Ipkiss 3 overview¶
Ipkiss is a design automation framework with a large set of features. These are divided into several modules each implementing a specific part of the functionality.
This section gives a very brief overview of the components and functionality of Ipkiss. In order to start practically learning Ipkiss, a set of tutorials is provided which take the new user step by step through working examples.
Python has always been a weakly typed scripting language in which the type of an object is not enforced and can change at any time. Ipkiss adds a layer on top of this for adding type enforcement and caching. One can define objects containing strongly typed ‘properties’. The values of these properties are cached (since they could be based on large calculations or even simulations), and the type of assigned values is checked. This also includes capability for range checking etc.
At the core of Ipkiss is a framework for defining Parametric Cells (PCells) and their Views such as layout, netlist, compact model, etc. While predefined Views are available, this framework is extensible and it could in principle be used for anything related to design automation.
Ipkiss contains primitives for describing geometric objects and operations for all the usual things you want to do with geometric objects:
Coordinates, Vectors and Shapes
A range of predefined Shapes (line, ellipse, circle, square, arc, wedge, regular polygons, splines, …)
Transformations: identity, magnification, mirroring, rotation, stretching, translation
Functions for obtaining information about shapes and size information about geometric objects
Functions for fitting in bounding box, removing loops, extending, growing, stubbing, rounding, sampling, …
The geometric functionality is used by the layout and other frameworks in Ipkiss, but can be used for implementing other parts of the user’s design flow as well.
Ipkiss supports all the necessary primitives and functionality for describing and handling the layout of integrated circuits:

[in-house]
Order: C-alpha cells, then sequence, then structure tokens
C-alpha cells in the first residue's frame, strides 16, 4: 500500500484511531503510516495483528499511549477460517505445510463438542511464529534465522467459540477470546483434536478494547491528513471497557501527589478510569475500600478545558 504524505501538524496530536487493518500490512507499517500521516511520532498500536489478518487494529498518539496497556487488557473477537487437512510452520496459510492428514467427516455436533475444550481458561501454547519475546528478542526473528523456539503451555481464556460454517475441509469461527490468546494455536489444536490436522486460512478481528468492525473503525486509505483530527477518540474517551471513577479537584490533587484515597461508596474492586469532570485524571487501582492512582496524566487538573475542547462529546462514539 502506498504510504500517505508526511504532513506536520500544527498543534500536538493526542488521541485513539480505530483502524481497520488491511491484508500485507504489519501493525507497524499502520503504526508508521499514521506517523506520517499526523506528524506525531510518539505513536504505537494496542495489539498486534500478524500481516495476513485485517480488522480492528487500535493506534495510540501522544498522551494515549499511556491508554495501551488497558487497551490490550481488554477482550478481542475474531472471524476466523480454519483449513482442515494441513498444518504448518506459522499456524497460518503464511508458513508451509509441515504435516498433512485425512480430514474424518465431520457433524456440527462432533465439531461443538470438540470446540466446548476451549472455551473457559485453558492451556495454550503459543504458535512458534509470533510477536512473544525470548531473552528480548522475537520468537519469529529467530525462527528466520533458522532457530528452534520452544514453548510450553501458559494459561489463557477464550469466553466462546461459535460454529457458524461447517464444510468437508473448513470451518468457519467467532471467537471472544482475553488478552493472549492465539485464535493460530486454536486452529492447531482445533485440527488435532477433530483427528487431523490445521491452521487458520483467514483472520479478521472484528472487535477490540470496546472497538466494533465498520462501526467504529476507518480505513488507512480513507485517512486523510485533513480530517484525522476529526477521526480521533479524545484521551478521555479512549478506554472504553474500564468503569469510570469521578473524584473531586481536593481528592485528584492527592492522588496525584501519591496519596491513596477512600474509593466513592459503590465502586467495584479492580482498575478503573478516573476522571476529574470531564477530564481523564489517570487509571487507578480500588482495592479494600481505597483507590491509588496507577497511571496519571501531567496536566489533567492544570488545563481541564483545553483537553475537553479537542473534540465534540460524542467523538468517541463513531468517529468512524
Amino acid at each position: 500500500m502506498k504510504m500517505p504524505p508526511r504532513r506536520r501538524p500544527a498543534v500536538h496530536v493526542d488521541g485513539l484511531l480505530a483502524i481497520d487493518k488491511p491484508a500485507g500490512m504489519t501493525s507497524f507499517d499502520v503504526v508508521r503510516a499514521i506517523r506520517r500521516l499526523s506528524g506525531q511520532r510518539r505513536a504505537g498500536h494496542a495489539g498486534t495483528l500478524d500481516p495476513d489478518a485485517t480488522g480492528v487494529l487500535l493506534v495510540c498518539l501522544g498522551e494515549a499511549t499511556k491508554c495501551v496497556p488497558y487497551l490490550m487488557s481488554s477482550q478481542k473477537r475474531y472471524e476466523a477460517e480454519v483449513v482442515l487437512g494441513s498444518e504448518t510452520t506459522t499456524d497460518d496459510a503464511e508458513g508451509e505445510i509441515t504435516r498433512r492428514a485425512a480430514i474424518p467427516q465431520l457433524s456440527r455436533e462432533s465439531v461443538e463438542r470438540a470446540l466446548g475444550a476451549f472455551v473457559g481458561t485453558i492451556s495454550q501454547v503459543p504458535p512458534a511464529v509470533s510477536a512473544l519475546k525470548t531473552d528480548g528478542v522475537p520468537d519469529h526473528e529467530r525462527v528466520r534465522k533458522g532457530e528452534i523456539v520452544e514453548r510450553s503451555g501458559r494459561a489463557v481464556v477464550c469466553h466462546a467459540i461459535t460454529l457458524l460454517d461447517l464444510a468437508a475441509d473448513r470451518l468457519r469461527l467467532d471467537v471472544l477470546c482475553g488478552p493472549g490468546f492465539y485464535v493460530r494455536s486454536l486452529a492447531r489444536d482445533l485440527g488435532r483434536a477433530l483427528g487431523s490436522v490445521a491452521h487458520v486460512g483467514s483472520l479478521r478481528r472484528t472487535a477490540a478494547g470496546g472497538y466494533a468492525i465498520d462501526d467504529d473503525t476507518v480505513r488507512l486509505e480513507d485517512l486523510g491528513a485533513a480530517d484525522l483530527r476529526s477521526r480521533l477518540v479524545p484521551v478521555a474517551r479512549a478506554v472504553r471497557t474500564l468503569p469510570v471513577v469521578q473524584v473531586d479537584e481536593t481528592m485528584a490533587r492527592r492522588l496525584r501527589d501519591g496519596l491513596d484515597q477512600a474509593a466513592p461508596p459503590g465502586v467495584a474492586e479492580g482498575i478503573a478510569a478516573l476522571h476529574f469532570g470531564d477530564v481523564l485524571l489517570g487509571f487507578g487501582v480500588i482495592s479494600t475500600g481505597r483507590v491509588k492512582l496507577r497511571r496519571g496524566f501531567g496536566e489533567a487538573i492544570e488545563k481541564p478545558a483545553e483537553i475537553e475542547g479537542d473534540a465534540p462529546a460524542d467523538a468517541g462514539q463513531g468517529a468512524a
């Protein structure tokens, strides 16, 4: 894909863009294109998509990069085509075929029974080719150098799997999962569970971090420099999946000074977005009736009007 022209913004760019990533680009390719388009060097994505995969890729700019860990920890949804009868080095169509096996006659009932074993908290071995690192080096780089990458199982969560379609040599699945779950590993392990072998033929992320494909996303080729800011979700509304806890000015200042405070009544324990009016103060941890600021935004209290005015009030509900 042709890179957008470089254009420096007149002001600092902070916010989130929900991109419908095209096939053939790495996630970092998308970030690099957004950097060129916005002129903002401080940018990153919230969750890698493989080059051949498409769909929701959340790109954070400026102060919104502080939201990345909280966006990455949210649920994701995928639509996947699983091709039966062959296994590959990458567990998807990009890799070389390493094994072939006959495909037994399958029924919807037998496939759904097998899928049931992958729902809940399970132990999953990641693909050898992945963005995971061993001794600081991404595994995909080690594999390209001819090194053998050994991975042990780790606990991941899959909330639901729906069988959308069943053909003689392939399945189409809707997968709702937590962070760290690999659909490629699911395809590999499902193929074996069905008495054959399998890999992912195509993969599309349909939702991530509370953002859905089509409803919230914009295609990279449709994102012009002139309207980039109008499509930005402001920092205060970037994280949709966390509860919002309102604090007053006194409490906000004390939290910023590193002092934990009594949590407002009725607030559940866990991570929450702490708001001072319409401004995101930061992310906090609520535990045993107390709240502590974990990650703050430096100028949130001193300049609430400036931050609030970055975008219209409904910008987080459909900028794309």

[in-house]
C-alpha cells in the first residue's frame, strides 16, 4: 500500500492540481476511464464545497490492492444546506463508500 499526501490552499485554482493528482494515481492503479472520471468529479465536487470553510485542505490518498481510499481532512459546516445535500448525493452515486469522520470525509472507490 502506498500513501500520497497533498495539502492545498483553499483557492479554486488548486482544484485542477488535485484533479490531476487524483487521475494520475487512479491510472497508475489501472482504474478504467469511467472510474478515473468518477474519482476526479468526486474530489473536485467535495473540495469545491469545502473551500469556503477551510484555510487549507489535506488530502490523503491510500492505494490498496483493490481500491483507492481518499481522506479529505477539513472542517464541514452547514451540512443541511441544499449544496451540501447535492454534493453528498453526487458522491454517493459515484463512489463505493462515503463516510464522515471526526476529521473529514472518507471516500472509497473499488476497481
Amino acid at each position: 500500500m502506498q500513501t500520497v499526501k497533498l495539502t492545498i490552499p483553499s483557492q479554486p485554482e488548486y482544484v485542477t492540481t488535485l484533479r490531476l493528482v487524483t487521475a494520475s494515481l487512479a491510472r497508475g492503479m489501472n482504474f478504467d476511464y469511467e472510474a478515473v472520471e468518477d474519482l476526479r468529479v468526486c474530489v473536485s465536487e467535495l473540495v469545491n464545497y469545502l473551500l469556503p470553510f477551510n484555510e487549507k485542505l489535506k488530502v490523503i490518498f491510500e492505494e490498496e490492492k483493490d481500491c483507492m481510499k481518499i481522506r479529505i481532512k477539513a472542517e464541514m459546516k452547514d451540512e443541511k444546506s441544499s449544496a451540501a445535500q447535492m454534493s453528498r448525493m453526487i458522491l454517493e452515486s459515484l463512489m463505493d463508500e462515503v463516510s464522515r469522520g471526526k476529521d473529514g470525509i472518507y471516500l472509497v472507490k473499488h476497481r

Layers to draw elements on
Elements for describing the actual (mask) drawings
Shape Elements containing a Shape (geometric data) on a Layer, amongst others Paths (wire-like elements) and Boundaries (polygons); various elements are predefined.
Text Elements describing text on a Layer; Text fonts
Reference Elements for creating hierarchy by referring to another PCell’s Layout view
Ports for describing a PCell’s physical input/output locations and their properties (such as the waveguide template)
Filters for filtering a layout before handling (typically before exporting): cutting Paths and Boundaries, removing layers, scrambling names, transforming Paths into Boundaries
Boolean operations (AND, OR, XOR, A NOT B)
Ipkiss also offers functionality for output to and input from GDSII files. In combination with the provided Filters, Ipkiss achieves compatibility with major design automation tools for tape-out.
Ipkiss supports python script-based netlisting capabilities. The netlist of each PCell can be described as a View, as well as the hierarchical structure of a design.
This is done by providing the usual primitives:
Terms for describing the logical inputs and outputs to/from the PCell
Instances for referring to another PCell (‘s netlist view)
Nets for describing the internal connectivity of a PCell
Ipkiss has a built-in circuit simulator called Caphe. Caphe takes compact models (S-Matrix, ordinary differential equations, …), solves the network (as described by its netlist, or rather the model derived from its netlist), and returns the results.
Caphe supports simulation in both frequency domain (for networks of linear components with S-Matrix models) and time domain (also supporting networks with non-linear components).
Compact models are defined on a PCell as Views. Multiple models can be attached to one PCell, and even multiple models of the same type. Hierarchical PCells can be described with a Model which dives into the hierarchy as described by the netlist of the PCell.